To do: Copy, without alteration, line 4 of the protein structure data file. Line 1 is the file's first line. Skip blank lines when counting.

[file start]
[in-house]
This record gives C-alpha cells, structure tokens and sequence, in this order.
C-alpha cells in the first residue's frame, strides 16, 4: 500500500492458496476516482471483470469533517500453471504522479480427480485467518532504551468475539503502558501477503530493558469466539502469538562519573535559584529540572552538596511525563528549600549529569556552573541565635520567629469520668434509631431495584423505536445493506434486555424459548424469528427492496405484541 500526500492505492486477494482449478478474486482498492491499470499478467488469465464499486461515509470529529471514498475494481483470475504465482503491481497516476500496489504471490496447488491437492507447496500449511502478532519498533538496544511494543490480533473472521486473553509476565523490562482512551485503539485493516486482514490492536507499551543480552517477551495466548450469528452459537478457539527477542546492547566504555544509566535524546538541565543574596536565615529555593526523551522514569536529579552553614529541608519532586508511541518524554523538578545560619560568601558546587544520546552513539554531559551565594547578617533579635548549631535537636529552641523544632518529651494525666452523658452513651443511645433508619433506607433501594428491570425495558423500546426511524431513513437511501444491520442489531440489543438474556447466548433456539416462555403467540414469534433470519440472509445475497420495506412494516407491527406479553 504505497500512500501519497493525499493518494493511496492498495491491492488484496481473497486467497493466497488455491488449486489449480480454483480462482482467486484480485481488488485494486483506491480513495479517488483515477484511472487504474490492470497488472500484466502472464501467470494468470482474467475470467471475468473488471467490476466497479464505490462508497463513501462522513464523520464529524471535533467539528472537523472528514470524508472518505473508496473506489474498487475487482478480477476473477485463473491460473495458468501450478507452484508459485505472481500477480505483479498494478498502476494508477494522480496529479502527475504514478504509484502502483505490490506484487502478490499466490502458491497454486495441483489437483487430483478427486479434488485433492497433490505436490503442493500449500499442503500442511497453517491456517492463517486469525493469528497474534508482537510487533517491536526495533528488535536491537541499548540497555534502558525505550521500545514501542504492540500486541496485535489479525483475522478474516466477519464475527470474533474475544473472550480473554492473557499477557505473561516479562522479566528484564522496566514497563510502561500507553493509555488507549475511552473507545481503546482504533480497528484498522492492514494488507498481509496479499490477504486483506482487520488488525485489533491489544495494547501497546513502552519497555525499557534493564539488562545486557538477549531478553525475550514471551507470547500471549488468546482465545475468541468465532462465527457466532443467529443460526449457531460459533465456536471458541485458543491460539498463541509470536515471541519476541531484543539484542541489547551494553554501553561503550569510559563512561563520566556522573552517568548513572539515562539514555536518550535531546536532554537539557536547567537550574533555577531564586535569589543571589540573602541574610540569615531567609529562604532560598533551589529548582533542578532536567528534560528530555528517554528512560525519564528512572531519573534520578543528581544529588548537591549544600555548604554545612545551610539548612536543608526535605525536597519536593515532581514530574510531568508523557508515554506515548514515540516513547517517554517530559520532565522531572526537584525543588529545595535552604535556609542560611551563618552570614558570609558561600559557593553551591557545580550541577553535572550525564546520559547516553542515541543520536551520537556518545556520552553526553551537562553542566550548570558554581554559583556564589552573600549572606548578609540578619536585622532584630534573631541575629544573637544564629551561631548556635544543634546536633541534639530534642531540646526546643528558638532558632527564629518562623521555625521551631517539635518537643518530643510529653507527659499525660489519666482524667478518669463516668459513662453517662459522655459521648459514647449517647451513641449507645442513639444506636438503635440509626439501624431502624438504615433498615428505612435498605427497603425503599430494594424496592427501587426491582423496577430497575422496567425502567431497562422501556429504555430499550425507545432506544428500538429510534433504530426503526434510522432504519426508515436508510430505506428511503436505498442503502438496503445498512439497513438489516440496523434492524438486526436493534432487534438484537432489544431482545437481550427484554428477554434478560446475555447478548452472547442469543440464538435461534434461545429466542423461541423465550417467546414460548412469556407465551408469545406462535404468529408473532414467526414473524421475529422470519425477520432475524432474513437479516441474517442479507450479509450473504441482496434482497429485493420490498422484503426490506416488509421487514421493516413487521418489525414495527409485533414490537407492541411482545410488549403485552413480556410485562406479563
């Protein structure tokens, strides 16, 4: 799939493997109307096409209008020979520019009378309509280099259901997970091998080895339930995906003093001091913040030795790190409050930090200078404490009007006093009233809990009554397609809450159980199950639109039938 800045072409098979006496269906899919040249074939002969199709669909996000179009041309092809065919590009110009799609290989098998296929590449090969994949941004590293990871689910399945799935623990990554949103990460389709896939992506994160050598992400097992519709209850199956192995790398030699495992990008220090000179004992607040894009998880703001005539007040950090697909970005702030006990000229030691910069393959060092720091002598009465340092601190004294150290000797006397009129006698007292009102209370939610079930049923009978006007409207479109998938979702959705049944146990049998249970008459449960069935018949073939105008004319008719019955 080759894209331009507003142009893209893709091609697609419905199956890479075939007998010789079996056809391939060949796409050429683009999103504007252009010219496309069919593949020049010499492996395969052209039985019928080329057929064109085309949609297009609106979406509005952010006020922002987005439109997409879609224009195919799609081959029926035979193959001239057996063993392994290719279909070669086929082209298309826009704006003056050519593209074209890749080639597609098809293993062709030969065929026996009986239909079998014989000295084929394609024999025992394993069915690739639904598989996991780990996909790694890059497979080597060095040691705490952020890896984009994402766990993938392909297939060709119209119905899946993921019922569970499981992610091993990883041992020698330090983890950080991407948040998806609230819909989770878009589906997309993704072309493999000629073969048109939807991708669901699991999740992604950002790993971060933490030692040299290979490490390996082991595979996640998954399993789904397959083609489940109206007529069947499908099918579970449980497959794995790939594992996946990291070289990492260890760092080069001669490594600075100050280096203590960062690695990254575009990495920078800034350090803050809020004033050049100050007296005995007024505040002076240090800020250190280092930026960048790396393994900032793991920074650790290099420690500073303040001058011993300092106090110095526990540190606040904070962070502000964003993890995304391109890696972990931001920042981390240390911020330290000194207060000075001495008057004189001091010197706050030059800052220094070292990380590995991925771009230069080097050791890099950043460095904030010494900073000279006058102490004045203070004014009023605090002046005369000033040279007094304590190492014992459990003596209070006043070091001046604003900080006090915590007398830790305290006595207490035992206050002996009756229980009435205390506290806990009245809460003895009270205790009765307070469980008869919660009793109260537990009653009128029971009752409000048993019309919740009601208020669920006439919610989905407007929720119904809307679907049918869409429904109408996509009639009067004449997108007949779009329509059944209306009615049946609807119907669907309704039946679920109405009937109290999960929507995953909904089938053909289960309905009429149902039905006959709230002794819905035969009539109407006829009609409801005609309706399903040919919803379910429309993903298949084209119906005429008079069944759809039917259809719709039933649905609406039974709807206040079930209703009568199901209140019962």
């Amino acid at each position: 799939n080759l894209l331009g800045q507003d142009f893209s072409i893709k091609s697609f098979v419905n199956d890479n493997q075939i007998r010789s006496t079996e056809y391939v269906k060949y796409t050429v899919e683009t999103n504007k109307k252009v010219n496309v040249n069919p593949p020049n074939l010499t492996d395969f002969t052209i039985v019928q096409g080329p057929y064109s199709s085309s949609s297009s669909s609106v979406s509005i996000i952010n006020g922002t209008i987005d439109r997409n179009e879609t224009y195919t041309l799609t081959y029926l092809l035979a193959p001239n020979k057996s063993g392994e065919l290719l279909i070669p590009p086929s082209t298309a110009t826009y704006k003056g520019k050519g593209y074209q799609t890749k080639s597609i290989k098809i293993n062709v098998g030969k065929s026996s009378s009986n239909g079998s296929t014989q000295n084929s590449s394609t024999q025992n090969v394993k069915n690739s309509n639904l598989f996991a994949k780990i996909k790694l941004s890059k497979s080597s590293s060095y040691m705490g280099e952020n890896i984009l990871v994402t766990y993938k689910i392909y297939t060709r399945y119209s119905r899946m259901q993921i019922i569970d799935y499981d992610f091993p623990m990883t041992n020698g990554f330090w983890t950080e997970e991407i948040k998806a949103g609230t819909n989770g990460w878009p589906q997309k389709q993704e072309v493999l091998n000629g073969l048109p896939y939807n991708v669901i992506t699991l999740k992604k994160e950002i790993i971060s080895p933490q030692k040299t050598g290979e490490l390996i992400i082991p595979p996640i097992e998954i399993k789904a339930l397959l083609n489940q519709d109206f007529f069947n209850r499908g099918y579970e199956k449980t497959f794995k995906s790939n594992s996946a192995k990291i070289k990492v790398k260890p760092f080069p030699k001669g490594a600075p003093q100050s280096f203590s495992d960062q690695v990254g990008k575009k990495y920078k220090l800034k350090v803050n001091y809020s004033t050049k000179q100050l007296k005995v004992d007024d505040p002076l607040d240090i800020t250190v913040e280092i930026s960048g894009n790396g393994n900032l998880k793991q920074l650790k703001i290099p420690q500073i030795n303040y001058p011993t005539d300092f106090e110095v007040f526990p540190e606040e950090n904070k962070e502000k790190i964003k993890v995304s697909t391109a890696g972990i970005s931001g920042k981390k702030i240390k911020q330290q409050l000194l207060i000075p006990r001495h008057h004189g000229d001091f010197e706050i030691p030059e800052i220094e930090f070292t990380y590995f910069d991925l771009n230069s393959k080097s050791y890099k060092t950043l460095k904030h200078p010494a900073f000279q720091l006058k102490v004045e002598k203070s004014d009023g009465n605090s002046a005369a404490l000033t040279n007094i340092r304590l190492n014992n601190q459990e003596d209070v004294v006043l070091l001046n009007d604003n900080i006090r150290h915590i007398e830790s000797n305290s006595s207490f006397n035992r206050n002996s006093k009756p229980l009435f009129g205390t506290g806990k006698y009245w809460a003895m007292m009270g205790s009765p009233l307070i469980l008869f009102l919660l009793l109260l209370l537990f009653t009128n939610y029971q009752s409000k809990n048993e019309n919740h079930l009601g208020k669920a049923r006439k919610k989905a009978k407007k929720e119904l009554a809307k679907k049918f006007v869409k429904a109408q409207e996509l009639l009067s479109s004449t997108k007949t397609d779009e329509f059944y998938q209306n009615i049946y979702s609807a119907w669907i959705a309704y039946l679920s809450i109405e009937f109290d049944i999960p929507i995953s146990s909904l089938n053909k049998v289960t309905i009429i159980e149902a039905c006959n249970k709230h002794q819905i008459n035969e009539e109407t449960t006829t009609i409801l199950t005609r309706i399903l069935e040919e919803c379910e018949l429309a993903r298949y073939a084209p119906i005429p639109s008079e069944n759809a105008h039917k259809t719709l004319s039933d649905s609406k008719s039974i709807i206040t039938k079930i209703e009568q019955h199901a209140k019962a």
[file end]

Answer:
């Protein structure tokens, strides 16, 4: 799939493997109307096409209008020979520019009378309509280099259901997970091998080895339930995906003093001091913040030795790190409050930090200078404490009007006093009233809990009554397609809450159980199950639109039938 800045072409098979006496269906899919040249074939002969199709669909996000179009041309092809065919590009110009799609290989098998296929590449090969994949941004590293990871689910399945799935623990990554949103990460389709896939992506994160050598992400097992519709209850199956192995790398030699495992990008220090000179004992607040894009998880703001005539007040950090697909970005702030006990000229030691910069393959060092720091002598009465340092601190004294150290000797006397009129006698007292009102209370939610079930049923009978006007409207479109998938979702959705049944146990049998249970008459449960069935018949073939105008004319008719019955 080759894209331009507003142009893209893709091609697609419905199956890479075939007998010789079996056809391939060949796409050429683009999103504007252009010219496309069919593949020049010499492996395969052209039985019928080329057929064109085309949609297009609106979406509005952010006020922002987005439109997409879609224009195919799609081959029926035979193959001239057996063993392994290719279909070669086929082209298309826009704006003056050519593209074209890749080639597609098809293993062709030969065929026996009986239909079998014989000295084929394609024999025992394993069915690739639904598989996991780990996909790694890059497979080597060095040691705490952020890896984009994402766990993938392909297939060709119209119905899946993921019922569970499981992610091993990883041992020698330090983890950080991407948040998806609230819909989770878009589906997309993704072309493999000629073969048109939807991708669901699991999740992604950002790993971060933490030692040299290979490490390996082991595979996640998954399993789904397959083609489940109206007529069947499908099918579970449980497959794995790939594992996946990291070289990492260890760092080069001669490594600075100050280096203590960062690695990254575009990495920078800034350090803050809020004033050049100050007296005995007024505040002076240090800020250190280092930026960048790396393994900032793991920074650790290099420690500073303040001058011993300092106090110095526990540190606040904070962070502000964003993890995304391109890696972990931001920042981390240390911020330290000194207060000075001495008057004189001091010197706050030059800052220094070292990380590995991925771009230069080097050791890099950043460095904030010494900073000279006058102490004045203070004014009023605090002046005369000033040279007094304590190492014992459990003596209070006043070091001046604003900080006090915590007398830790305290006595207490035992206050002996009756229980009435205390506290806990009245809460003895009270205790009765307070469980008869919660009793109260537990009653009128029971009752409000048993019309919740009601208020669920006439919610989905407007929720119904809307679907049918869409429904109408996509009639009067004449997108007949779009329509059944209306009615049946609807119907669907309704039946679920109405009937109290999960929507995953909904089938053909289960309905009429149902039905006959709230002794819905035969009539109407006829009609409801005609309706399903040919919803379910429309993903298949084209119906005429008079069944759809039917259809719709039933649905609406039974709807206040079930209703009568199901209140019962």